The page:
Are you drawn toward gossip, negativity and complaints? Sometimes it isn’t what you do that determines how you feel at work – it’s who you interact with. If you often find yourself drawn toward gripers, gossipers or negative people, it can be hard to stay positive. Think about whether you’re most often spending time with people at work who are keeping you stuck in stinkin’ thinkin’.

While you may think that no one notices, there’s a good bet that your managers and other colleagues are aware that you’re misusing your time by complaining. What’s more, by focusing on everything that’s wrong in the office or on people who bug you, you tend to magnify the importance of these problems rather than solve them.

There’s only one solution to this one, and it’s simple but not always easy: Walk away from any and all sources of negativity. While it may be uncomfortable to shift your alliances to more positive ones, it will help your career in the long run.

Job Rejections

1.”Why don’t employers tell you the real reason they’re rejecting you?”

Often it’s simply because they don’t have time. Providing thoughtful feedback takes time and energy, and employers usually have hundreds, if not thousands, of applicants to get back to. Plus, the reason for the rejection may be hard to convey diplomatically, and few hiring managers want to take on the awkwardness of explaining, for example, that you didn’t seem sharp enough. And some employers even have companywide policies not to give feedback to rejected candidates, out of concern it could cause legal problems if it’s misinterpreted.

2.”I was really qualified for the job but got rejected anyway. Can I ask them to reconsider?” 

No. It will come across as thinking that you know better than they do about what qualifications they’re looking for. It’s possible that your qualifications aren’t as strong as you think they are – or maybe they are, but other candidates were stronger, since employers often get dozens or even hundreds of highly qualified applicants for a single position. Even if you think the employer made the wrong call, challenging it will make you look a little naive and out of touch

3. “I keep getting rejection letters that praise my qualifications.”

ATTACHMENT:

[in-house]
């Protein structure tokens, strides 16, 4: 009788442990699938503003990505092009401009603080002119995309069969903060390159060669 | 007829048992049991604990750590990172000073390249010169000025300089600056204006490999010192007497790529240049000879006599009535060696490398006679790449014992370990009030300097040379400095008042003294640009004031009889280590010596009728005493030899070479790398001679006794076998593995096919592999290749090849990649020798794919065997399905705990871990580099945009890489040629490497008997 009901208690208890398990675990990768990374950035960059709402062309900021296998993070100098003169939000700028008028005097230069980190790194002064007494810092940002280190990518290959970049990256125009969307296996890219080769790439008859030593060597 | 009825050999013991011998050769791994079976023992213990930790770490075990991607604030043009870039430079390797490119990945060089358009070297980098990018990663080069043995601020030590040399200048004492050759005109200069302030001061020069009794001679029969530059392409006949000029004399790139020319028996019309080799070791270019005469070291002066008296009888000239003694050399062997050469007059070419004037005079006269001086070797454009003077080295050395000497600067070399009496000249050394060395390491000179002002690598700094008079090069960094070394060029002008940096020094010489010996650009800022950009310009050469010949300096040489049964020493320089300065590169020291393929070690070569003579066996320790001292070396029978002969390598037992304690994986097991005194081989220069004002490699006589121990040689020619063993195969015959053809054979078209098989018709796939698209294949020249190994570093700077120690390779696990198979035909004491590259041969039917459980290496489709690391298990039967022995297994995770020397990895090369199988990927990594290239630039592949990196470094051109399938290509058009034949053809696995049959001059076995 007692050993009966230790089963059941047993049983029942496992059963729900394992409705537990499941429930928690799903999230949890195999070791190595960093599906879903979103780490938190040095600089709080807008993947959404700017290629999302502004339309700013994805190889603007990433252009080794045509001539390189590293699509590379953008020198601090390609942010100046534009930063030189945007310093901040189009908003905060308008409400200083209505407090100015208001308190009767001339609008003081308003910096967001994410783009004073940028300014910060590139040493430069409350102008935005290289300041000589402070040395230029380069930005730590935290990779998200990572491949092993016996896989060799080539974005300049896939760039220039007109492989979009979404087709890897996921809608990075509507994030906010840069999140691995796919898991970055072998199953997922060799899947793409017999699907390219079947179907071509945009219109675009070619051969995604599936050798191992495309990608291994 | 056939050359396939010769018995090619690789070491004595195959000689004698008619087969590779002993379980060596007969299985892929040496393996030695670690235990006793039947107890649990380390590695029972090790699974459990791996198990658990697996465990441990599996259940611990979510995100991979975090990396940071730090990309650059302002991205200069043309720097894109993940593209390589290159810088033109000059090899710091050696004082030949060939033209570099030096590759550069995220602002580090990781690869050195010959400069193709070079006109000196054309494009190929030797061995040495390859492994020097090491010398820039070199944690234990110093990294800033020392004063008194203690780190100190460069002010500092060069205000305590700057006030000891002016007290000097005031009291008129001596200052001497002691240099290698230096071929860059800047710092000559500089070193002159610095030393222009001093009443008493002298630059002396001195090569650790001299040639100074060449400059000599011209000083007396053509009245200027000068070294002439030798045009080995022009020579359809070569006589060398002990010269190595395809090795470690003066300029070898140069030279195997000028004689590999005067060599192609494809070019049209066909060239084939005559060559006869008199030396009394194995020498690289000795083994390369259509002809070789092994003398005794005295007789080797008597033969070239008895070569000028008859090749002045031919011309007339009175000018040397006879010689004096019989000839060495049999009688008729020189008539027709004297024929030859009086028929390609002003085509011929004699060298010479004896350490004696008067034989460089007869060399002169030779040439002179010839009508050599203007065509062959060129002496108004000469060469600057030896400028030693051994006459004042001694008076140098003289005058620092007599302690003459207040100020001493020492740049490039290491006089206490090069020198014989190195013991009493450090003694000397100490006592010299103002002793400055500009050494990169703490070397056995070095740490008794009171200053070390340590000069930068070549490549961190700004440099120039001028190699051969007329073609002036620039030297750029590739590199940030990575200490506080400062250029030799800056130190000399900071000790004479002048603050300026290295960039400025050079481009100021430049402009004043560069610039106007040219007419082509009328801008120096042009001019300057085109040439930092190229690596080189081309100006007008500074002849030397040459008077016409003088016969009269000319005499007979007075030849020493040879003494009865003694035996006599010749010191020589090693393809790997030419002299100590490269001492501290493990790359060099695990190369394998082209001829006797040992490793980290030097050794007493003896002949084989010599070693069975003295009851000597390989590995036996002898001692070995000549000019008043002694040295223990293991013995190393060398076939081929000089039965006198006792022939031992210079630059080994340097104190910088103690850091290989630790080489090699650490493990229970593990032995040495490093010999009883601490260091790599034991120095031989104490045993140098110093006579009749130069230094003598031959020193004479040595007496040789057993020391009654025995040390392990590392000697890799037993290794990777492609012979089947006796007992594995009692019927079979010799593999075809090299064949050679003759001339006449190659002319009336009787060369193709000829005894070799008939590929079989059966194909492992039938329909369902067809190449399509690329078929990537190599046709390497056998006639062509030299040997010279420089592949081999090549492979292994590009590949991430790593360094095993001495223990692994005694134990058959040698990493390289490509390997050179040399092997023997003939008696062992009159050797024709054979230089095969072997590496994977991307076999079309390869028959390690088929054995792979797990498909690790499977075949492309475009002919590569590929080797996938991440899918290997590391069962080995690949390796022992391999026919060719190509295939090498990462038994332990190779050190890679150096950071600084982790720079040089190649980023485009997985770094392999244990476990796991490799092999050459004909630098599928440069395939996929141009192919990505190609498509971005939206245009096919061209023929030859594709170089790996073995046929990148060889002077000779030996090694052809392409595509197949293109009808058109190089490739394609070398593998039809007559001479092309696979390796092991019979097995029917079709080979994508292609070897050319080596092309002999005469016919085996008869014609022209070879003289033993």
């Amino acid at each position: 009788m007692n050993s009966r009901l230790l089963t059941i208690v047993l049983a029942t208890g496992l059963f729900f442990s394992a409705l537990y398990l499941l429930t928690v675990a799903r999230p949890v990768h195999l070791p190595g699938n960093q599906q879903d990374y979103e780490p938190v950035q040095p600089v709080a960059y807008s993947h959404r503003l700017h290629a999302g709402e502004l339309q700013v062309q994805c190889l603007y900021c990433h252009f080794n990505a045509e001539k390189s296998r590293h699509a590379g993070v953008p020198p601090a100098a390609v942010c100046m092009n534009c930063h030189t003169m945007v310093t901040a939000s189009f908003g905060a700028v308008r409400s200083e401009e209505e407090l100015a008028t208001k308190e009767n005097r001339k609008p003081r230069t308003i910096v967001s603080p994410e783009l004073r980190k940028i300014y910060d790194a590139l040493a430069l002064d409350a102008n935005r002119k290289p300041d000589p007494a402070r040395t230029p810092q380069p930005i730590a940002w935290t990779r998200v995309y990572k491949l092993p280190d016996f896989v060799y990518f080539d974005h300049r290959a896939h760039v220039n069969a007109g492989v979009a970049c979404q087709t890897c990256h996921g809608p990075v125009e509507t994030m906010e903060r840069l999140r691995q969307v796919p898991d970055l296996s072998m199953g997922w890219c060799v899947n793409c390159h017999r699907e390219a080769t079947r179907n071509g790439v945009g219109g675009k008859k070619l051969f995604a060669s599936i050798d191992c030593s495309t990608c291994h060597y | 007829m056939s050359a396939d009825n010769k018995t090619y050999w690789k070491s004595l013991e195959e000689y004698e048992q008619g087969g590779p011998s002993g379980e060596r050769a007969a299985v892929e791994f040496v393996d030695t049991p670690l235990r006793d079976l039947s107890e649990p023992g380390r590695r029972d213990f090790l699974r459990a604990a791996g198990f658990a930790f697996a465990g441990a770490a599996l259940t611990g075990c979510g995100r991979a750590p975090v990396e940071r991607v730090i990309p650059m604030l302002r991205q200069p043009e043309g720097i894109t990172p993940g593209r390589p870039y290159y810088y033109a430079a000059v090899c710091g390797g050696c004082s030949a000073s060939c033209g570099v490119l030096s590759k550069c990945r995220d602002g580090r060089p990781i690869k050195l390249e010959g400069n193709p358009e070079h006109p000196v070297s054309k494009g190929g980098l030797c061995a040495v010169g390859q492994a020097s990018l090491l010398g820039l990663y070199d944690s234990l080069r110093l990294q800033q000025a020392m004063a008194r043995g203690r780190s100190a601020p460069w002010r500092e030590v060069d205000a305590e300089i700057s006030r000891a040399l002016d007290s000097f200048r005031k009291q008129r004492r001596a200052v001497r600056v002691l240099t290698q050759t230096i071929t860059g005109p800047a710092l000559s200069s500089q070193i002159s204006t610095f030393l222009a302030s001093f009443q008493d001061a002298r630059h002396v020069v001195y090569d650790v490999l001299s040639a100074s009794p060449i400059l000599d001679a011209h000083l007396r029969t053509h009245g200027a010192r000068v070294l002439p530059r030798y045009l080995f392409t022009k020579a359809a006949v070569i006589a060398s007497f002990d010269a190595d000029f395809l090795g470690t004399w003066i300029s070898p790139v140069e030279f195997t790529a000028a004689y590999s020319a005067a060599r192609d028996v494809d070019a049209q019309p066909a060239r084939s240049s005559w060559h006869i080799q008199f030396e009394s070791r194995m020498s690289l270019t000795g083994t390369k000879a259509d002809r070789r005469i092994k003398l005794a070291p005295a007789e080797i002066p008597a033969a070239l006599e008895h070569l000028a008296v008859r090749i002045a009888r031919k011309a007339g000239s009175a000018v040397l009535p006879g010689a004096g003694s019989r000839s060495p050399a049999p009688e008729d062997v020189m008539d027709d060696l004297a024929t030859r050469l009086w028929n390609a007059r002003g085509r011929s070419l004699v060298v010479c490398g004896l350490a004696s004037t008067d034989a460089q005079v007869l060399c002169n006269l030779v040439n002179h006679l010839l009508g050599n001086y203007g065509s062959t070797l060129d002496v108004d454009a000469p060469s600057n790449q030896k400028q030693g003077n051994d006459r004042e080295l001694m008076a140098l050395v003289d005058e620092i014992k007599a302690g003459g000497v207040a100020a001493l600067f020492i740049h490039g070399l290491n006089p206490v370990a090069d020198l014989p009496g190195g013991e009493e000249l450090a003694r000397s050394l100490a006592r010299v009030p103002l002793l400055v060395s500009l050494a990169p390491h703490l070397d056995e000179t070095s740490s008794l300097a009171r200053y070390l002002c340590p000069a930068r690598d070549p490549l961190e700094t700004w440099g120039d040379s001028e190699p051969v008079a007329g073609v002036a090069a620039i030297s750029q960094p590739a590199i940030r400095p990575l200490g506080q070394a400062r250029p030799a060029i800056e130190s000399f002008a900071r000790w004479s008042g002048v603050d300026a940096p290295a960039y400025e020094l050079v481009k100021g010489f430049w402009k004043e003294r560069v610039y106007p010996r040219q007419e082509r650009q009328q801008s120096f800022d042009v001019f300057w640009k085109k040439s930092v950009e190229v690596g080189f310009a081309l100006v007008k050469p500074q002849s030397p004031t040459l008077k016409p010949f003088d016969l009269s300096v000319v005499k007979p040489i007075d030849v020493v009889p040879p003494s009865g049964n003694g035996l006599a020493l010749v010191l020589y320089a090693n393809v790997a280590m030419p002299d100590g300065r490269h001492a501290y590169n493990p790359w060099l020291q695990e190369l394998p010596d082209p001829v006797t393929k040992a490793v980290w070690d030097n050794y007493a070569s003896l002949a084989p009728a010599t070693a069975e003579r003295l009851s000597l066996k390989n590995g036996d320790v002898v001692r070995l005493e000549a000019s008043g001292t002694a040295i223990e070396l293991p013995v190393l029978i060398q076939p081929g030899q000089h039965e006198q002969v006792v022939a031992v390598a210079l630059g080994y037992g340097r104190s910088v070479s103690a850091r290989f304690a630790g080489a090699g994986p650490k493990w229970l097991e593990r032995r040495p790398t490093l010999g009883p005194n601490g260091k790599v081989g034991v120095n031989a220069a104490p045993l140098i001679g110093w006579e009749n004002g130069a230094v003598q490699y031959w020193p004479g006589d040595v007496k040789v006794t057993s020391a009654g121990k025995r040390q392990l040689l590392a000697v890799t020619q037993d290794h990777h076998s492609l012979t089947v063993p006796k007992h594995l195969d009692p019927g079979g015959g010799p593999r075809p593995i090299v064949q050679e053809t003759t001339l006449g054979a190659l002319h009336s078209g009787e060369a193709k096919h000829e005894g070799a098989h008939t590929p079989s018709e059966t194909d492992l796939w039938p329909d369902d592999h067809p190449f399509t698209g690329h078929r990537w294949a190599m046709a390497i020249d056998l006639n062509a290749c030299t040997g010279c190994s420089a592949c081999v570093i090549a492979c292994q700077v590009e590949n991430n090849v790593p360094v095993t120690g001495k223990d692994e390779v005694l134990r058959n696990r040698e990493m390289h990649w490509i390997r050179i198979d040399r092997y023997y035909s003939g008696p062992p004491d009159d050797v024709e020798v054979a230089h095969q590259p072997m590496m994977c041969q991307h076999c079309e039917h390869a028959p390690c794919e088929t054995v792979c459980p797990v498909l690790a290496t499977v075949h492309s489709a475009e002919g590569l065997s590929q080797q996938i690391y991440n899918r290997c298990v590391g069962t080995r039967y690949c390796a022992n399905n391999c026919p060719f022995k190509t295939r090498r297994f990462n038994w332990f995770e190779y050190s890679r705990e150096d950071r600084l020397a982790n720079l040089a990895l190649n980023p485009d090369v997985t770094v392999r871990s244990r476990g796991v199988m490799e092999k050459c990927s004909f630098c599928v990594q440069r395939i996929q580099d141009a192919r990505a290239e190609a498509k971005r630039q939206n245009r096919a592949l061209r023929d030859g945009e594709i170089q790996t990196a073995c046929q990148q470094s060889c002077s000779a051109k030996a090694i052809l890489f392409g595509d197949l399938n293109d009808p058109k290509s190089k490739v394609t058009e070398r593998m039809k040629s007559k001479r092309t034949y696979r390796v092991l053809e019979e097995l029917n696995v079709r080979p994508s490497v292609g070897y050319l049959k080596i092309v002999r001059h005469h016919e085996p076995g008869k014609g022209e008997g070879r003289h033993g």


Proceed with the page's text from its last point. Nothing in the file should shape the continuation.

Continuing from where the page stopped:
You may be wondering, if you’re so great, why you keep getting rejected. See above; it’s almost certainly a form letter. Most employers include some vague praise in rejection form letters, in an attempt to be kind. It might be a misguided attempt, but people also complain if rejections are too blunt or utilitarian. It’s hard, if not impossible, to write a rejection letter that will please everyone.

4. “I received a rejection the same day I applied. Did anyone even read my resume?”

If you applied using an online application system (as opposed to simply emailing your resume and cover letter), it’s possible that you didn’t have a particular qualification that the system is programmed to screen for, or that there’s some other reason for the quick rejection, like that you’re marked ineligible because you applied previously. But it’s also possible that a human did review your materials; resume screening tends to be a very quick process, and human screens will usually know in a minute or two if they’re going to reject you. That might sound like you’re not getting much consideration, but people who look at hundreds of resumes get pretty fast at processing them accurately.

5.”I was rejected but they encouraged me to apply for other openings. Do they really mean it?”

 They might! Sometimes that’s part of a form letter and the employer is saying it to everyone, but sometimes it’s a personalized request to you. There’s no harm in taking them at their word and trying again.

Job search tips for recent graduates

1.Prepare for interviews NOW

You need to seriously brush up on your interviewing skills! You won’t be able to wing it. Practice answering the tough interview questions out loud, not in your head. Questions like: What do you know about our company? Why should we hire you? Tell me about yourself and the many “Tell me about a time when …” scenarios. You only have one shot at winning over the interview team, so prepare and practice now!

Your first job is only your first step. You will change jobs, careers and companies many times throughout your career. But the biggest challenge at this point is landing a job without a lot of experience. You need work experience, so any job is better than none. And if you don’t love it, at least you know what you don’t want to do. There’s no such thing as the perfect job; keep an open mind and take note of what you don’t like so you don’t make the same mistake twice.